Nicholas Gus Lambros, 98, ran a chain of drugstores

February 14, 1999|By Robert Hilson Jr. | Robert Hilson Jr.,SUN STAFF

Nicholas Gus Lambros, a Greek immigrant who in the early 1900s began a string of successful Baltimore businesses -- including several drugstores -- died Tuesday of heart failure at the Hart Heritage nursing home in Street. He was 98.

Knowing no English, Mr. Lambros came to Baltimore in about 1915, his ship having landed at Ellis Island, N.Y., part of a wave of Greeks seeking a new life in the United States.

Along with his father and two brothers who had earlier come to the city, he ran a street-corner peanut stand -- which generated the money to open the first of five drugstores throughout the city.

"When he first came over, he probably had more hope than he had money," said his son, Constantine N. Lambros of Monkton. "He came over with the idea that hard work meant success. He worked hard."

He returned to his native Karista, a village near Sparta, Greece, twice, in 1934 and 1936, to visit his mother, who had continued to live in the family's centuries-old stone cottage. He became a U.S. citizen in 1927 and attempted to enlist in the Army in 1941 at the onset of World War II. However, he was rejected because of his age.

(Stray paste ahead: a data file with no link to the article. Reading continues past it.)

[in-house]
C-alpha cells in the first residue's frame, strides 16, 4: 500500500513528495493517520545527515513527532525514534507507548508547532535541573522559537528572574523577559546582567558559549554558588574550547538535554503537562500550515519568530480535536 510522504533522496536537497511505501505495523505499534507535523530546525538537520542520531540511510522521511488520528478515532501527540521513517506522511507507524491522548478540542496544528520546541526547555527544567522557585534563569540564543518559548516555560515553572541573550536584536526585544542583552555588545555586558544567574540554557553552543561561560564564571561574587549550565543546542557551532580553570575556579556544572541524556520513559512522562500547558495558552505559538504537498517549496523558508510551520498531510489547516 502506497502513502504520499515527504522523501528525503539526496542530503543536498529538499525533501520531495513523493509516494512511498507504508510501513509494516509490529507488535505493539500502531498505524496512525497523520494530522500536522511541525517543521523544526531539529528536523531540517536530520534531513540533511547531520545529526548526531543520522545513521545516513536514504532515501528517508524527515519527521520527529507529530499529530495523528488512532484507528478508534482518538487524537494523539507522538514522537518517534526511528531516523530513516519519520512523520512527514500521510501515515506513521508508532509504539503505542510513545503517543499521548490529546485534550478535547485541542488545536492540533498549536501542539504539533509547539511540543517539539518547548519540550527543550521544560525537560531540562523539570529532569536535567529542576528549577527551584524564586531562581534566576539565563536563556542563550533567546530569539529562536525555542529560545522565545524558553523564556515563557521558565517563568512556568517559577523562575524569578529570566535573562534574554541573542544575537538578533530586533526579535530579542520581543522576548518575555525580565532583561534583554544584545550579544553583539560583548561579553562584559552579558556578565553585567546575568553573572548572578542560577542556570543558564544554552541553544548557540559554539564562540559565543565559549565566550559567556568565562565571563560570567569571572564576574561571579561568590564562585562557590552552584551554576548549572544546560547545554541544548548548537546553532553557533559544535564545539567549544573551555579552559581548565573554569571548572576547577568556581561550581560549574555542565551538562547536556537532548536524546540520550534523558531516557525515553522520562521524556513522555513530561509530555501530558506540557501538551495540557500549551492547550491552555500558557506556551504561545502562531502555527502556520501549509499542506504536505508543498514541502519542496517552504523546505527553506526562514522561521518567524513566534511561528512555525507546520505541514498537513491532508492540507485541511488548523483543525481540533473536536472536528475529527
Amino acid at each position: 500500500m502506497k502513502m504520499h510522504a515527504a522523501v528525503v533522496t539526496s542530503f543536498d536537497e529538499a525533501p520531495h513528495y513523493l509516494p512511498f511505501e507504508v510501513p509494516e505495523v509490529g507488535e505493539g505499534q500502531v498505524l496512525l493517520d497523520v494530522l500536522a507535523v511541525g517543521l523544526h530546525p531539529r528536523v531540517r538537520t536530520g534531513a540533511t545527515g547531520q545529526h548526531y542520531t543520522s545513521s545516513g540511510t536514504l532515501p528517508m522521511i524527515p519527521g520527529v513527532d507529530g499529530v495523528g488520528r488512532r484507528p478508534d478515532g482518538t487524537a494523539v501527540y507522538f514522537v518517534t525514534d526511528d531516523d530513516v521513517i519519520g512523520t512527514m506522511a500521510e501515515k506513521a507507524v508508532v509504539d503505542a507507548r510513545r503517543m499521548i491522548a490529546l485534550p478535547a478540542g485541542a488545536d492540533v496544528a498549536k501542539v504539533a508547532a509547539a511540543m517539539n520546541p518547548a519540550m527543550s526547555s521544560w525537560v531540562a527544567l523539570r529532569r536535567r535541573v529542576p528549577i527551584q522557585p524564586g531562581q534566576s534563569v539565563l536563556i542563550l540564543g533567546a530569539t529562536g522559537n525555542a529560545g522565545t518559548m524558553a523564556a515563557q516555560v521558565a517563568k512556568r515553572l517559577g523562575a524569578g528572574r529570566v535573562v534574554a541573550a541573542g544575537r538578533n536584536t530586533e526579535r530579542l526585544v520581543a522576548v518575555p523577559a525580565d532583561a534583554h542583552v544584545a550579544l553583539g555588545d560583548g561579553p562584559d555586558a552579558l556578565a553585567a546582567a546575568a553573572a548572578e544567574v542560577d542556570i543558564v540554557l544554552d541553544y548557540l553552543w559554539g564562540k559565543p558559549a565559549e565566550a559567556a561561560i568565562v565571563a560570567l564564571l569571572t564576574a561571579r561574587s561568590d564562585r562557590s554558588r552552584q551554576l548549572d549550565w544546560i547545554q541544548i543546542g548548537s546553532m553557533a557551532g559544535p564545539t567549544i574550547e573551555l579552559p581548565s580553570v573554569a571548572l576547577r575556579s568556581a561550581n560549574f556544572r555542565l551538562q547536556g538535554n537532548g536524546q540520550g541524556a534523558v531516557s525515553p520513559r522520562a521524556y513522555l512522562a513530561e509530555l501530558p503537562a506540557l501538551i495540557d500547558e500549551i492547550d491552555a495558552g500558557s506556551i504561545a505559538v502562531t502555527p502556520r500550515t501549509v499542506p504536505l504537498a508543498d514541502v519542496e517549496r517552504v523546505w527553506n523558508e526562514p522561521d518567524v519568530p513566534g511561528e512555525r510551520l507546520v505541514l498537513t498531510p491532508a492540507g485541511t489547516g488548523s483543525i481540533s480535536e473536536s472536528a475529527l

Mr. Lambros, who lived in Ruxton for much of his life, worked hard and found success, both with family members as partners and as a solo businessman.

He founded and owned an East Baltimore funeral home, owned an apartment building, and along with his wife ran five coin-operated laundries in the city.

The peanut stand at Pennsylvania Avenue and Fulton Street was perhaps his most challenging enterprise. From 1918 to 1921, he spent many hours with his father and brothers at the coal-burning, potbellied stove used to roast peanuts.

"They also sold chewing gum, and the business was successful," said another of his sons, Anthony N. Lambros of Fallston. "In fact, it was so successful that they even began to sell ice cream -- even in the winter."

His family opened the first of five drugstores -- called Lambros Drugs -- in the 1920s. The stores had soda fountains and sold everything from patent medicines to root beer floats.

Each store was at trolley car stops and main intersections and became after-school gathering places for youngsters.

"People liked to come to Lambros because it was friendly, and it was cozy, and the people were nice," said Rachel Shaw, who lived near the Lambros drug store at Greenmount and North avenues.

He retired in 1982.

While in Baltimore, Mr. Lambros was active with the American Hellenic Educational Progressive Association, which helped foster development of the Greek- American community in the city. He was a founding member of the Greek Orthodox Cathedral of the Annunciation downtown.

"He was always a self-made man," said his daughter, Mary N. Roemer of Parkton. "He was successful, but he was a workaholic."

Services were held yesterday.

Mr. Lambros married the former Antoinette Sperandeo in 1936; she died in 1948.

In addition to his children, he is survived by a sister, Lillian Malas of Baltimore; and seven grandchildren.

Donations may be made to the Pediatric Oncology Friends, care of the Johns Hopkins Oncology Center, 550 N. Broadway, Suite 801, Baltimore, 21205.

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